font-family: 'Montserrat', sans-serif;
    transition: all 0.04s ease-in;

The font-display: swap; property is extremely important for page load because it ensures that text remains visible using system fonts until the custom fonts are loaded.

Another important consideration is to provide a fallback system font. I have done that here with font-family: 'Montserrat', sans-serif; This means that if the "Montserrat" font is still loading or fails to load, the browser will use a generic sans-serif font instead. Including a font fallback ensures that your content remains legible even if the custom fonts are currently unavailable.

⭐ Cumulative Layout Shift (CLS)

Cumulative Layout Shift (CLS) measures the visual stability of a web page as it loads and becomes interactive. It quantifies how much the page's content shifts or moves around unexpectedly during the loading process, causing a potentially disruptive user experience.

CLS is calculated by summing up the impact fraction of every unexpected layout shift that occurs during page load. The impact fraction is the product of the ratio of the changed area and the distance the element has shifted vertically.

CLS is usually reported as a value between 0 and 1, where lower values indicate better visual stability. (A CLS score of 0 means no layout shifts, while a score of 1 means significant and constant shifting.) A good CLS score is 0.1 or lower while a poor CLS score is anything over 0.25. Currently, my CLS score was 0.184. While not terrible, my score could use some improvement.

Luckily, I had already taken some steps that would help improve the CLS like implementing lazy loading for images. Images only load when the user scrolls down to that section which minimizes the impact on the initial visual stability. In addition, I have hosted the font used locally. External resources like Google Fonts are served from third-party servers. If these servers experience downtime or slowdowns, it can affect the page's performance and cause unexpected layout shifts. Hosting fonts locally reduces reliance on external servers and their potential impact on CLS.

Image Dimensions

One last improvement I could make to dramatically improve my CLS was providing image elements with an explicit width and height. When an element's dimensions (width and height) are explicitly defined, the browser knows exactly how much space the element occupies before any content loads. This means that the browser can allocate the required space in advance, preventing layout changes caused by elements loading and altering the available space.

You can define an explicit aspect ratio for elements using the aspect-ratio property in CSS. The aspect-ratio property allows you to maintain a specific aspect ratio (width-to-height ratio) for an element, while the actual width and height are determined by the parent container or content. This is particularly useful for maintaining consistent aspect ratios for elements like images, videos, and containers, which is crucial for responsive design and preventing layout shifts. When you use aspect-ratio, the element will maintain the specified aspect ratio while adjusting its height based on the width of the container. You can apply the aspect-ratio property to various types of elements, such as images, videos, or even div containers. See an example from my 'About' images in my AboutImages.css file:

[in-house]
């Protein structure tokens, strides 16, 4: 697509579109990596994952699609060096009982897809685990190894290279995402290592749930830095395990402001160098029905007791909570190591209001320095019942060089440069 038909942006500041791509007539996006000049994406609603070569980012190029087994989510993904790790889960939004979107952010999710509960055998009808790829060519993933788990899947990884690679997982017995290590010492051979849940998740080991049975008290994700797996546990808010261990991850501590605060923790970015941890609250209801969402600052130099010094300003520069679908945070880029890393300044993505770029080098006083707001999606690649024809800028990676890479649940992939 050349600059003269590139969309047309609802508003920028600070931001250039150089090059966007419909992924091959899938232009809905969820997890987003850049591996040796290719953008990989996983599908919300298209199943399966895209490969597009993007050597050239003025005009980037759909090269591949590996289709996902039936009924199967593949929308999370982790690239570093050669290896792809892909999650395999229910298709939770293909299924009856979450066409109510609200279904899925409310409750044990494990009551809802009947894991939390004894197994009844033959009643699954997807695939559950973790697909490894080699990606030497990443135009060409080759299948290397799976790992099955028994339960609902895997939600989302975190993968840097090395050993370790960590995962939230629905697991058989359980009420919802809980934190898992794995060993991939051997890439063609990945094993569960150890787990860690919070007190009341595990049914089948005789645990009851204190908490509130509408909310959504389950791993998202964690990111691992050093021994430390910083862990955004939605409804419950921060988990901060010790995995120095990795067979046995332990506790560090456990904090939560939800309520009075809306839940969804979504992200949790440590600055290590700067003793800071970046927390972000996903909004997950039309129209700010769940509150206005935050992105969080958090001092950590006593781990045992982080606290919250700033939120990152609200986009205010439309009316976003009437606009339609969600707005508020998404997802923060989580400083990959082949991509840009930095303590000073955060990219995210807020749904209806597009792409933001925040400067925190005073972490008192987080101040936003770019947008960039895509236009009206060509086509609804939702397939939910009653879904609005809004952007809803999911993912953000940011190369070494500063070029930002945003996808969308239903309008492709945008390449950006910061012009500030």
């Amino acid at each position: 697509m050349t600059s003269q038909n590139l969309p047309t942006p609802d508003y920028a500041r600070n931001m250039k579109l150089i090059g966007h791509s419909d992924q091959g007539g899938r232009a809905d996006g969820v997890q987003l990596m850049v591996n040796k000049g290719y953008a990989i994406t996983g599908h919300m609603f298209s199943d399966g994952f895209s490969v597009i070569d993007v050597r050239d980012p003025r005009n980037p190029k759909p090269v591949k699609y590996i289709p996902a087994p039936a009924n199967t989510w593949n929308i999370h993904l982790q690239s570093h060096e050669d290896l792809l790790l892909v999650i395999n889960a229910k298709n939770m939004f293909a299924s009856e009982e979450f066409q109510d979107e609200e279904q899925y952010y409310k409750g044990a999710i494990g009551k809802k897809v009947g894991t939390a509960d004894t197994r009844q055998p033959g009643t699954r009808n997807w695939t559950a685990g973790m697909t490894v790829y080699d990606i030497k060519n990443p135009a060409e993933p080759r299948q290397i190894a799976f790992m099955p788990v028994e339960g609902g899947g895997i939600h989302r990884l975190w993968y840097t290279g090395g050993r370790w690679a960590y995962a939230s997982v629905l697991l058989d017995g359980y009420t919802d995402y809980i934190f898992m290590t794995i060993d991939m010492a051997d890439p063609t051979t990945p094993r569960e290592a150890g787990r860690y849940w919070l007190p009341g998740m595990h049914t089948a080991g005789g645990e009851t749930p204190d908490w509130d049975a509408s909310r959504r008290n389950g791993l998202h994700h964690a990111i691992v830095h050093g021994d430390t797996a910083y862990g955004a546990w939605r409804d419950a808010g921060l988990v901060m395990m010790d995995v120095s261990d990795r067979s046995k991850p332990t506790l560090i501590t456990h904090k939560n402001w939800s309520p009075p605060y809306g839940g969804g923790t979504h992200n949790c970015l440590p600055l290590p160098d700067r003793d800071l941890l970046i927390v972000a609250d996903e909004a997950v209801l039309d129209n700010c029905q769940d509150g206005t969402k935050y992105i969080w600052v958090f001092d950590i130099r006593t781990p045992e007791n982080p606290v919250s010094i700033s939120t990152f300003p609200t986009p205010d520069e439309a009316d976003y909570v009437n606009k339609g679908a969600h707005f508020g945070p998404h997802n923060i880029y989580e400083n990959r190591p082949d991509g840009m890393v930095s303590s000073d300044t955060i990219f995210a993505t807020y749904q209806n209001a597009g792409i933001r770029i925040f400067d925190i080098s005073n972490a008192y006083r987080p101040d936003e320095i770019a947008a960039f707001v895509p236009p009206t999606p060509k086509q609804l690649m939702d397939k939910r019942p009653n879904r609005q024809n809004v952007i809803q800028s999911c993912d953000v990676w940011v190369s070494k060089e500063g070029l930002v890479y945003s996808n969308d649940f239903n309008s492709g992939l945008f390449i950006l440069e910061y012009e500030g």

.big-card:nth-child(2) {
    background-image: url(../images/about-img/avif/bmx-mag.avif);
    aspect-ratio: 8 / 10;
    background-size: cover; 
    background-repeat: no-repeat; 
    background-position: center;
    transform: translateX(-10%) rotate(-7deg);


By implementing these simple fixes with the resources mentioned above, I was able to increase my performance significantly. Check out my latest report!

It's important to note that it is not uncommon to see fluctuations in Lighthouse scores, even without making changes to the website. Fluctuations can be caused by network conditions, browser updates, caching, server location, and lots of other factors. It's important to use the scores as a guide for identifying areas of improvement rather than focusing solely on the score. Regular monitoring and identifying trends can provide a more accurate reflection of your website's performance.

I learned a lot by analyzing my Lighthouse scores and using the feedback provided in the report. I already have some thoughts on how I can apply what I've learned when I begin my next web project.